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Retailers need to adapt to changing customer behaviour

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Retail property businesses are fast going digital in order to meet the growing demands of their tech-savvy customers.

Sheila King

The future shape, style and methodology of retailing is changing in ways we have yet to fully understand.

This will mean undergoing a structural transition in which the consequences of getting the timing wrong or investing in technology and processes without an insightful, integrated strategy could be disadvantageous.

Fortunately, landlords have for some time recognised the need to innovate digitally. To this end, they have developed sophisticated data collection systems to better analyse and understand customer information.

However, the new EU General Data Protection Regulation, which comes into force in May 2018, is aimed at protecting customers’ data and will make it more difficult to gather. This will force landlords to develop more direct relationships with retailers as a source of market insight.

Retailers themselves are adapting their models to align them with changing customer behaviour.

One online retailer using digital insight to determine its store strategy is Missguided. It not only has an excellent understanding of the market via its internet database but it also understands that taking on physical stores will require exceptional customer service.

Meanwhile, Next is creating its first flagship childrenswear store, in the Centrum Chodov shopping centre in the Czech Republic, a decision dictated by online childrenswear sales in previous years far exceeding expectations.

Next Centrum Chodov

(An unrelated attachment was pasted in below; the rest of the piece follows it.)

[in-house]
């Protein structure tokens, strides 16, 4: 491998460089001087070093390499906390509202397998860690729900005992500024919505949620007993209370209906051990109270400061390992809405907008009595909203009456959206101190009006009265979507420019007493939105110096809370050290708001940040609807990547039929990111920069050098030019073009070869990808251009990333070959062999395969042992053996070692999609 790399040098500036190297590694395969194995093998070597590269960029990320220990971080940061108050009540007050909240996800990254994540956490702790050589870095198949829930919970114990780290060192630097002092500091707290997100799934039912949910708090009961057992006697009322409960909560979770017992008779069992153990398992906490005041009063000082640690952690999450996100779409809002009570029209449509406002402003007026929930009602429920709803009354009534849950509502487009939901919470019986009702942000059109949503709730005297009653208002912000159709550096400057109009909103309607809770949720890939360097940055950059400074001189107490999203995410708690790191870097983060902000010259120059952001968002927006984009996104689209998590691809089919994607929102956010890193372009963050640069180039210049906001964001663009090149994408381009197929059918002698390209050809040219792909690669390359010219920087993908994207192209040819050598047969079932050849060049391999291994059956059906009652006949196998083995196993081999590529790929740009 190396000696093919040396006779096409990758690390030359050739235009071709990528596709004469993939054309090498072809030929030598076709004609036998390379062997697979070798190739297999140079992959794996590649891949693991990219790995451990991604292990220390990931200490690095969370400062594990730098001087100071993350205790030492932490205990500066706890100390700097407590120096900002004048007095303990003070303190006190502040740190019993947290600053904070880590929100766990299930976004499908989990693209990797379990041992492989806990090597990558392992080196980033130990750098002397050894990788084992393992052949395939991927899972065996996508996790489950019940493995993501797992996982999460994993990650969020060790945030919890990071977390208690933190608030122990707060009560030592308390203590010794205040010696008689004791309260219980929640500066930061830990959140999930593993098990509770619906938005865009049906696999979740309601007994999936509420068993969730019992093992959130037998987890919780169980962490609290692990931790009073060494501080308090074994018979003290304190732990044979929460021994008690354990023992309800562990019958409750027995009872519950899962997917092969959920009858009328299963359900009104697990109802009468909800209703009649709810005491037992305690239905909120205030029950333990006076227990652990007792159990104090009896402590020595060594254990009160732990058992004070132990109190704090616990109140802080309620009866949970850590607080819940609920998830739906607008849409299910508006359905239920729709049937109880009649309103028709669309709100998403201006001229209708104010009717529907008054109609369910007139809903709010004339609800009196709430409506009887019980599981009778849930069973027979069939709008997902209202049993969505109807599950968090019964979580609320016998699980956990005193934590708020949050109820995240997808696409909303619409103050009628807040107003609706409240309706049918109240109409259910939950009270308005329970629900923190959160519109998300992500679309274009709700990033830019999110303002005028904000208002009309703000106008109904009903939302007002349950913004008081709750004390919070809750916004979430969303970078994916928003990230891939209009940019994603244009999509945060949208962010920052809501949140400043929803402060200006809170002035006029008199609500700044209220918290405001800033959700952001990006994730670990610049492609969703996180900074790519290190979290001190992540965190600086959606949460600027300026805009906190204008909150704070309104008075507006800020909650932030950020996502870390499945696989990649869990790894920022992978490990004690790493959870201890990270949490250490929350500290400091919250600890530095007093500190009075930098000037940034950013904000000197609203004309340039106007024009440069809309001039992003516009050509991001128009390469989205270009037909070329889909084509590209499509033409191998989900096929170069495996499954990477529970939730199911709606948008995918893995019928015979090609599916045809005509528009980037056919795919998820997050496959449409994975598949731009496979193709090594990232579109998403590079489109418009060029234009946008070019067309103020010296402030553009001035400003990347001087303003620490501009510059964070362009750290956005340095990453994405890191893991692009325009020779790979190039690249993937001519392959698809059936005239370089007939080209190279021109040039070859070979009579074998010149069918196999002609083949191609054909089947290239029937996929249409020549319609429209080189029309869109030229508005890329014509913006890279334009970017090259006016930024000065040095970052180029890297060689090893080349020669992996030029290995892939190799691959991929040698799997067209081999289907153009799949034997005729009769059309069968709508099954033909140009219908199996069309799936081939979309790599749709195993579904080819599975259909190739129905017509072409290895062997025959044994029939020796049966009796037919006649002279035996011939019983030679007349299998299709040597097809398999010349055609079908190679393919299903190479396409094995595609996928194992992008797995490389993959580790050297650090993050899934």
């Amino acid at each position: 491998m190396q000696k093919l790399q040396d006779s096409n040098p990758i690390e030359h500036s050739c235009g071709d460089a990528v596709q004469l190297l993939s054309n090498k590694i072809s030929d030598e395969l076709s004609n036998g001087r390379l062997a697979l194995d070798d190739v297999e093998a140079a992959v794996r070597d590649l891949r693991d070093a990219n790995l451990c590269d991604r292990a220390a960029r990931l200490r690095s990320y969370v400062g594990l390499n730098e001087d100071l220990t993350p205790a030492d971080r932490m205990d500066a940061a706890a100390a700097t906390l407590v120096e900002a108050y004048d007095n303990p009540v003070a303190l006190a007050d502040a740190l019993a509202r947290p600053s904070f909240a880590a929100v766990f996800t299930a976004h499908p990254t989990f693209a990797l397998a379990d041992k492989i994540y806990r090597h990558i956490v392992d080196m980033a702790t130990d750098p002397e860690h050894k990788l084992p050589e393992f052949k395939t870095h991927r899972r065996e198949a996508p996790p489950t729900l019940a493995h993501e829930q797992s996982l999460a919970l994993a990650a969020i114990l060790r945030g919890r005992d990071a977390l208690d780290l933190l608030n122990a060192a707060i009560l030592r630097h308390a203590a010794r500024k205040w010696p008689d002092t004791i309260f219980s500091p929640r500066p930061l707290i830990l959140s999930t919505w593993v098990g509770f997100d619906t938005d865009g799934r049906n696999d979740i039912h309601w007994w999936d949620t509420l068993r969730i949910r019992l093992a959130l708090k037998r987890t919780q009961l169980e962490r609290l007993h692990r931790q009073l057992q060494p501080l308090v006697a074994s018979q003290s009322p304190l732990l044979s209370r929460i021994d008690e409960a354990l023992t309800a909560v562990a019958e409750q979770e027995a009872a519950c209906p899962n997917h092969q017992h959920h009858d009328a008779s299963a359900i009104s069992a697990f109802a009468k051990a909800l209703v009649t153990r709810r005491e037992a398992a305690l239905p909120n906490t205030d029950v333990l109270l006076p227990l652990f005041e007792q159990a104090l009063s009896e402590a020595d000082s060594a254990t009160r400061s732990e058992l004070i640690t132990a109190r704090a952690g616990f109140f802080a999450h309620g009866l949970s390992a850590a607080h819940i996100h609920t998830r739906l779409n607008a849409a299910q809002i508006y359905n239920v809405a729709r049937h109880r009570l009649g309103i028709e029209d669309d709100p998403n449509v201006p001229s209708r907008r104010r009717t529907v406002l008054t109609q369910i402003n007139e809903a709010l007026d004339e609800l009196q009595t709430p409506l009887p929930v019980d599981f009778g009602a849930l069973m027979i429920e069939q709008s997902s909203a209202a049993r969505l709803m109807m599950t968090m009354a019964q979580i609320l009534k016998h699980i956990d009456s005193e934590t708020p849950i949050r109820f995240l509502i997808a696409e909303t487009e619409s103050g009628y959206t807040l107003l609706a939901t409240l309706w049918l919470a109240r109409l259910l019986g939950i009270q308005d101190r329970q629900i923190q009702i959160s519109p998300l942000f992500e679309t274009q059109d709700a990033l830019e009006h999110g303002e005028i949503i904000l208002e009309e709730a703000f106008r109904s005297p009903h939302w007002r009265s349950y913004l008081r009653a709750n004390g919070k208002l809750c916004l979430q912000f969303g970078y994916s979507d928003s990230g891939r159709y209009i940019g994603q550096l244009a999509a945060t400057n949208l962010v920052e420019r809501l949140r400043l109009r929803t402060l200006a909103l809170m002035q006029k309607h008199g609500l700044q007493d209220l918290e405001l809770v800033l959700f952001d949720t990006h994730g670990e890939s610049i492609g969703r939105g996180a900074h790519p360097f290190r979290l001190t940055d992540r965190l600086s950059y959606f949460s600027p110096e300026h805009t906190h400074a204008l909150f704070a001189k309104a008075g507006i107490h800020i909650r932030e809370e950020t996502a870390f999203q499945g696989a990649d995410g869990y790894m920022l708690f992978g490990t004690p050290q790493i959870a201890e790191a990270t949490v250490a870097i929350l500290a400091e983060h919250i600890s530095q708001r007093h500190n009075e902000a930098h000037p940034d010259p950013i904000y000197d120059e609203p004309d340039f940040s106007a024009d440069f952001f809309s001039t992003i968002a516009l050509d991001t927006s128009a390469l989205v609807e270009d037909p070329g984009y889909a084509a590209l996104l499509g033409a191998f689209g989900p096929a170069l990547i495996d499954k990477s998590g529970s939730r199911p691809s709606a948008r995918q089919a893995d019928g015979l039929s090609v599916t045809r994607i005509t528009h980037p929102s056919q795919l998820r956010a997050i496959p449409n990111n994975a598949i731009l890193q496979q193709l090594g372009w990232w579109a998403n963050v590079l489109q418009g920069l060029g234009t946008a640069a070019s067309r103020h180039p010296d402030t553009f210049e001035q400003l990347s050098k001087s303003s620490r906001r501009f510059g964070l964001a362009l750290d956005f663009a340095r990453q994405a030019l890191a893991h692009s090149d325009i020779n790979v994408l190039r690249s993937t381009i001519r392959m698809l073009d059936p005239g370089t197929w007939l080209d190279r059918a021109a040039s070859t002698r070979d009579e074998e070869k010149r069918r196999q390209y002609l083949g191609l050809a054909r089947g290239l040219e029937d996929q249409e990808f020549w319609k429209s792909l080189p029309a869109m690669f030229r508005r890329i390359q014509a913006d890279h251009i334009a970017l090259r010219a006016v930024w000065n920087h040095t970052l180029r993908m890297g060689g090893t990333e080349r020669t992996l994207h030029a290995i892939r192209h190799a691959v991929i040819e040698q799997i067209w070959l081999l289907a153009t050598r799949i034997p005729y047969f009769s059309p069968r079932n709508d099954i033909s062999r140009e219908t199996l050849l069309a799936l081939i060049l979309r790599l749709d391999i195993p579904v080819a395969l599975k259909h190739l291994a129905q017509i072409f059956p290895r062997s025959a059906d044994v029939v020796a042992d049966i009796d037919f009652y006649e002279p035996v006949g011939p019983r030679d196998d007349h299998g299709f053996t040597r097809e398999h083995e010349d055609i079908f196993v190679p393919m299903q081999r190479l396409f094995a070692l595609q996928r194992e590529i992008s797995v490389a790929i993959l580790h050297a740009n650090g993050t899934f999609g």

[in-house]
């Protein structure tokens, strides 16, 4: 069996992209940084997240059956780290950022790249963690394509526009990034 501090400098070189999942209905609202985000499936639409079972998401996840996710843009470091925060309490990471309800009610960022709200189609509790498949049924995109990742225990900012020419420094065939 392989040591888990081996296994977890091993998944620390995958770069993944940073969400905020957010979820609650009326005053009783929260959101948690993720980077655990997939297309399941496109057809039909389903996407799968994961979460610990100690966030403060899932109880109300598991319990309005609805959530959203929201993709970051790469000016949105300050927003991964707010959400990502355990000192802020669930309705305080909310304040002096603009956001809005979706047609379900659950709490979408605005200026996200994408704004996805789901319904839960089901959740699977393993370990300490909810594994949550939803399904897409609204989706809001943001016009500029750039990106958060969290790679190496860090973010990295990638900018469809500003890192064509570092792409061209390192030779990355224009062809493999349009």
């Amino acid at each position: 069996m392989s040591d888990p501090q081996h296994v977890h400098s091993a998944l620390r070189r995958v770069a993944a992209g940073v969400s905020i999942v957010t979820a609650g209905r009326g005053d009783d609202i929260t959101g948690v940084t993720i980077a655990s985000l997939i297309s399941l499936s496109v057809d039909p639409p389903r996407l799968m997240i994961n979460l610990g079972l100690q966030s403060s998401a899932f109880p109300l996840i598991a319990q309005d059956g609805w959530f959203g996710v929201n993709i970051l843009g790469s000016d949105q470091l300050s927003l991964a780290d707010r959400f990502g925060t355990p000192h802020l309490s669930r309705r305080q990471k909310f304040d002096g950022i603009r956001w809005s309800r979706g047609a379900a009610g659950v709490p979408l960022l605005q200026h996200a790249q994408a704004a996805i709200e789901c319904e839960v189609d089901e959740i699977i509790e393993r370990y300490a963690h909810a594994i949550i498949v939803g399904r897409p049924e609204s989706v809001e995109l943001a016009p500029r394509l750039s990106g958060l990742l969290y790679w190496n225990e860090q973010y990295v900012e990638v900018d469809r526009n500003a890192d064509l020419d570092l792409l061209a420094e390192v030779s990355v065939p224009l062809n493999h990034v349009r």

Next’s flagship childrenswear store in the Centrum Chodov shopping centre was the product of data-led decision making

The changing structure of department stores is another area of focus. With the advance of digital they will need less space to display fewer products in the future. John Lewis’s ideal store size has reduced from 250,000 sq ft to 150,000 sq ft in the past 10 years.

This could reduce to 100,000 sq ft in the next five years, although the space would need to be better curated and customer service dramatically improved.

Nordstrom plans to open a new concept store of 3,000 sq ft, a fraction of its typical size, where shoppers will be able to enjoy a manicure or onsite tailoring. All this suggests we could be seeing a return to the traditional approach to customer service.

Creating experience

The successful retailers and landlords will be those who use technology intelligently to respond to their customers’ demands. Stores and shopping centres will need to become much more customer oriented - selling environments and hospitality will be vital.

This approach is demonstrated by the outlet model, of which Bicester Village in Oxfordshire is an outstanding example. Having its own railway station with an exceptional customer service lounge makes the customer journey a delight. Added to the mix are high-quality pop-ups such as Liberty and Bamfords, all set in beautiful landscaping devised by renowned florist Nikki Tibbles from Wild at Heart.

The retail property industry has realised that creating experiences and providing more mixed uses requires a diverse range of skills. This was a subject of discussion at an International Council of Shopping Centers CEO Forum I recently attended in Salzburg, alongside the need to build retailer relationships at all levels.

Technology will continue to evolve while the importance of landlords maintaining excellent relationships with retailers will become ever more significant, especially as customer data becomes a restricted yet vital commodity.

Sheila King is the founder of Sheila King International

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